Corporate Taxation and the Efficiency Gains of the 1986 Tax Reform Act
The 1986 Tax Reform Act, while having little effect on the overall effective tax rate on U.S. capital income, did reduce significantly the difference in effective taxation of corporate and noncorporate capital within a number of U.S. industries. The Mutual Production Model developed in Gravelle and Kotlikoff (1989) can be used to study the efficiency gains from the reduction in corporate tax wedges within industries. Unlike the Harberger Model, the Mutual Production Model permits both corporate and noncorporate firms to produce the same goods and, therefore, to coexist within a given industry. This paper develops an 11 industry - 55 year dynamic life cycle version of the Mutual Production Model. We use this model to study the steady state efficiency gains associated with the new law. While we do not simulate the economy's transition path, our steady state welfare changes are those that arise from compensating transitional generations for the first order redistribution of income associated with the Tax Reform. We find that the 1986 Tax Reform law reduces excess burden by .85 percent of our model's economy's present value of consumption. This efficiency gain reflects the Tax Reform's reduction in corporate non-corporate tax wedges, particularly in those industries with significant non-corporate production. Measured as a flow the 1988 estimated efficiency gain from the Tax Reform Act is $31 billion.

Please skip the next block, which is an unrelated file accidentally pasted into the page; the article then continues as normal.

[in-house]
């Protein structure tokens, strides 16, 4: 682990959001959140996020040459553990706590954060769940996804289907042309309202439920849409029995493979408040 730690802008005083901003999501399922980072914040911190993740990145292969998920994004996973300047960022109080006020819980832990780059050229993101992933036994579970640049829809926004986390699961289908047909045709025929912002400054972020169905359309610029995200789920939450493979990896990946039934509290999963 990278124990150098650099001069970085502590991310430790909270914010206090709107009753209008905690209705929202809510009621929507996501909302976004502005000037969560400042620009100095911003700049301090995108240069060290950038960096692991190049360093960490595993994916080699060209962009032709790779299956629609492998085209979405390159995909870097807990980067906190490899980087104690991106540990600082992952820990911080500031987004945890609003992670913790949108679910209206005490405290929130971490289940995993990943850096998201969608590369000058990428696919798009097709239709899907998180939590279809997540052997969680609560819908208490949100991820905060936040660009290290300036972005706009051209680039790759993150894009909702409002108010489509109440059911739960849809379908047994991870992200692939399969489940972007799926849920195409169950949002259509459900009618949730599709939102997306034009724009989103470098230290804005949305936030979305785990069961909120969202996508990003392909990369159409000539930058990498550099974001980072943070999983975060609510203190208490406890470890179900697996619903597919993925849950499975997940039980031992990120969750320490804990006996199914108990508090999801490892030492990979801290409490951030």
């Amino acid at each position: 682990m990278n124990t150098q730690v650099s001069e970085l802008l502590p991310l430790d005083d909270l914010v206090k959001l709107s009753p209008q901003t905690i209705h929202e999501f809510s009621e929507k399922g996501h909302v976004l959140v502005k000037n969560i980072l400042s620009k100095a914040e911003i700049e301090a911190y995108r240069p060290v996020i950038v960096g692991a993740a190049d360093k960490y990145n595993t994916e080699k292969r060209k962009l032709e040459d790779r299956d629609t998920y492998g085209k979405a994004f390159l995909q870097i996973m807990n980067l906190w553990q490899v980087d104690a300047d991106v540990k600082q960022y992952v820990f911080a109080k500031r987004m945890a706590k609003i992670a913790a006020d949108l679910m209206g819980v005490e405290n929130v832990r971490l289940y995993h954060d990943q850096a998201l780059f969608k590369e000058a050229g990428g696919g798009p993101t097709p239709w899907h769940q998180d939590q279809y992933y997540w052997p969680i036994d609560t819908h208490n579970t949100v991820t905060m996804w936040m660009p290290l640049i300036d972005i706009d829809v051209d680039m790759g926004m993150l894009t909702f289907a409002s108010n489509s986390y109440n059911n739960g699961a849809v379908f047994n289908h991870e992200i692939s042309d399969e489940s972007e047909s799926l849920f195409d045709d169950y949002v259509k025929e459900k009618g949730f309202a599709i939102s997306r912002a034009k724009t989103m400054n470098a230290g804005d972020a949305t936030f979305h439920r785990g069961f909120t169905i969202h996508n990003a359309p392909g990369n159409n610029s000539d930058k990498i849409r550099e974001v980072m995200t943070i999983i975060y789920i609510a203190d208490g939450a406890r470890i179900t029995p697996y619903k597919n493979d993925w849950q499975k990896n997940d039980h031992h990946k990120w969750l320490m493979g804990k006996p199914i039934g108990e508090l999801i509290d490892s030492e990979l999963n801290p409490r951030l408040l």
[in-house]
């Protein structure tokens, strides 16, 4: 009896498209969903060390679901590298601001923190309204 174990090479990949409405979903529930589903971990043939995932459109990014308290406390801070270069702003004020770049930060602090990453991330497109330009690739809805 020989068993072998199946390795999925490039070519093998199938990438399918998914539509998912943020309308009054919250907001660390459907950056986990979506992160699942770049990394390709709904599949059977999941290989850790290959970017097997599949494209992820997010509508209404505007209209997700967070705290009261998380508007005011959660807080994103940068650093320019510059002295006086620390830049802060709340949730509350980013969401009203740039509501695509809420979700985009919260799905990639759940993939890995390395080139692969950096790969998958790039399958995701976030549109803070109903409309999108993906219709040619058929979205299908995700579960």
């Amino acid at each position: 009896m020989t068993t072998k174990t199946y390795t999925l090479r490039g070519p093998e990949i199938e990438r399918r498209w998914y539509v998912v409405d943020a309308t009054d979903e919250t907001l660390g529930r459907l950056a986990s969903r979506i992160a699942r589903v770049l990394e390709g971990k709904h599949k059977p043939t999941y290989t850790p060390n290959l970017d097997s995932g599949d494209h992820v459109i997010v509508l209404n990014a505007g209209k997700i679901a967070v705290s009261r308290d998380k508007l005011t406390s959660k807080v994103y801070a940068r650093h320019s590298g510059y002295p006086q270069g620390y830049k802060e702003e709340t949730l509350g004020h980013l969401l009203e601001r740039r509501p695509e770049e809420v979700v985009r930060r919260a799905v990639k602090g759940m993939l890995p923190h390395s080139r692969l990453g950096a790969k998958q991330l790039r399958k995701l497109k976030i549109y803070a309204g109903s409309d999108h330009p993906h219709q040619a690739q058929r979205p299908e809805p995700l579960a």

|Date of creation:||Oct 1989|
|Date of revision:|
|Publication status:||Published as "Equity Effects of the Tax Reform Act of 1986", The Journal of Economic Perspectives, Vol. 6,no. 1 (1992): 27-44.|
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